Blue Valley at Dawn, Skyline View, Wayne County, Utah

You can gain a sense of what the Blue Valley landscape looks like. There were several prominent buttes and ridge lines running out from the overlook. About that overlook, by the way: it runs for several miles, mostly on a north-south trajectory. I actually liked the spot that was closest to where we’d made camp because there were a couple of bluffs that could be used for foreground interest and/or a sense of depth.

Blue Valley at Sunrise, Skyline View, Wayne County, Utah

There is no visible vegetation in Blue Valley, at least from where we stood; this is obviously where the “moonscape” moniker comes from.

Blue Valley at Dawn, Skyline View, Wayne County, Utah

As the sun began to approach the horizon, I waited to see how the effect would impact the features in the valley; it would hit the tops of the buttes and ridges first, of course, and it would gradually seep into the contours of the folds in the hills. That, I figured, would be a very interesting effect indeed.

Blue Valley at Sunrise, Skyline View, Wayne County, Utah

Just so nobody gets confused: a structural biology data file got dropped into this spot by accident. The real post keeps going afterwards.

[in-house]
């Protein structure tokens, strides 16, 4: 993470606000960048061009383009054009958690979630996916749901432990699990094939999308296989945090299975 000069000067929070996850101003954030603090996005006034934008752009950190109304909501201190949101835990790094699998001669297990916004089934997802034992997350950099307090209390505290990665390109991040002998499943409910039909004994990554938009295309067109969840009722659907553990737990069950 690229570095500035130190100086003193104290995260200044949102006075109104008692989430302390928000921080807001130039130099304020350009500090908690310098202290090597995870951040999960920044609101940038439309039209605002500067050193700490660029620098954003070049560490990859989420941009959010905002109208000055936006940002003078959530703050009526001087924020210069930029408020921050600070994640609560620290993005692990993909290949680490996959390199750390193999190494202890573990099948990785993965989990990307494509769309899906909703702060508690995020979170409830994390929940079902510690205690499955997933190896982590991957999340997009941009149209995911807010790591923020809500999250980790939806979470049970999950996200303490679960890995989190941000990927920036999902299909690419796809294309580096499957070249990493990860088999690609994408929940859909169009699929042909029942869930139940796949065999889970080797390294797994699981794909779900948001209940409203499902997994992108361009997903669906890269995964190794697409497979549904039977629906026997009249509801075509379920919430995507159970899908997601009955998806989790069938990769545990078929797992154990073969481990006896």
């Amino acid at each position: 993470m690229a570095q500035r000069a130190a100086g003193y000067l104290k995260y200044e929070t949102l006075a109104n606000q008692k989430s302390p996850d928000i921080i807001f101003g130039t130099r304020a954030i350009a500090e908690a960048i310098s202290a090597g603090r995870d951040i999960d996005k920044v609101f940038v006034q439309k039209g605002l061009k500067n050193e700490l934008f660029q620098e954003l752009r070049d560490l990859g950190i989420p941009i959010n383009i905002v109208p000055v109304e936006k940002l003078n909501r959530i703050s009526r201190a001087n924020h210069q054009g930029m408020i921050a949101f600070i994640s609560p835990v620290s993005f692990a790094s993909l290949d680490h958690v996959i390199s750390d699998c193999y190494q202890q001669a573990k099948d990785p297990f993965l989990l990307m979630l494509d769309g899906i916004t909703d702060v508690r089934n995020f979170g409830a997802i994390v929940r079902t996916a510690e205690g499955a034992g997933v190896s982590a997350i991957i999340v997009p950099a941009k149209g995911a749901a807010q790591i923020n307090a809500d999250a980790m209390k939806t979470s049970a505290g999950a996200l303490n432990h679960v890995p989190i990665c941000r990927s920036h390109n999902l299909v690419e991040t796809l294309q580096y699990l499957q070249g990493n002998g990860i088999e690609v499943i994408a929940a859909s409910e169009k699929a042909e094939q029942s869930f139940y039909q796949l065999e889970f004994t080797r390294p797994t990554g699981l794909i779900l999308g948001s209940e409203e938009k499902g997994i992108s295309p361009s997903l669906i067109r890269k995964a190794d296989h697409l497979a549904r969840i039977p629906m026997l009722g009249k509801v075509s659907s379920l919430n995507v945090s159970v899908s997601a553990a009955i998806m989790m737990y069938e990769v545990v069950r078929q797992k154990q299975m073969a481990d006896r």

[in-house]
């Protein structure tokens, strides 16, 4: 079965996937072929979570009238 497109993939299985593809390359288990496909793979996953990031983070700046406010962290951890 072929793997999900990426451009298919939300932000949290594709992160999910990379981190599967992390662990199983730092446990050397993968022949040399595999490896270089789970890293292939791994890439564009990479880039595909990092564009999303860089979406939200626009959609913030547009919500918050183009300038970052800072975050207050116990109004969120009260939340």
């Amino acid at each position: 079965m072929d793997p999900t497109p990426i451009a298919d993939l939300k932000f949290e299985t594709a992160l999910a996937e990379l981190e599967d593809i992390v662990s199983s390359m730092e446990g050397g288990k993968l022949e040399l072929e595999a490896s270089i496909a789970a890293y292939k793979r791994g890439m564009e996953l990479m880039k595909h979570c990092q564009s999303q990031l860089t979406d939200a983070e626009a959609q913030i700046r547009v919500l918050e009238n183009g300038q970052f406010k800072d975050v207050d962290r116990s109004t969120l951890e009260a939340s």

In the meantime, as we waited for direct sun, I decided to let Blue Valley reveal how it obtained its name.

Blue Valley at Sunrise, Skyline View, Wayne County, Utah

And then, the sun made its appearance…

Blue Valley at Sunrise, Skyline View, Wayne County, Utah

…and it was remarkable how much the color palette of the scene changed.

Blue Valley at Sunrise, Skyline View, Wayne County, Utah
Blue Valley at Sunrise, Skyline View, Wayne County, Utah

The greater the effect of the rising sun, the more likely I was to move to the tripod housing the camera with the telephoto lens attached.

Blue Valley, Skyline View, Wayne County, Utah

The combination of the landscape and the impact the sunlight had on it made this setting a perfect canvas for long lens abstract imagery, which worked both in color and black and white, as each type of rendering depicts the scene quite diffeently.


Blue Valley Black & White, Skyline View, Wayne County, Utah
Blue Valley at Sunrise, Skyline View, Wayne County, Utah
Blue Valley Black & White, Skyline View, Wayne County, Utah
Blue Valley, Skyline View, Wayne County, Utah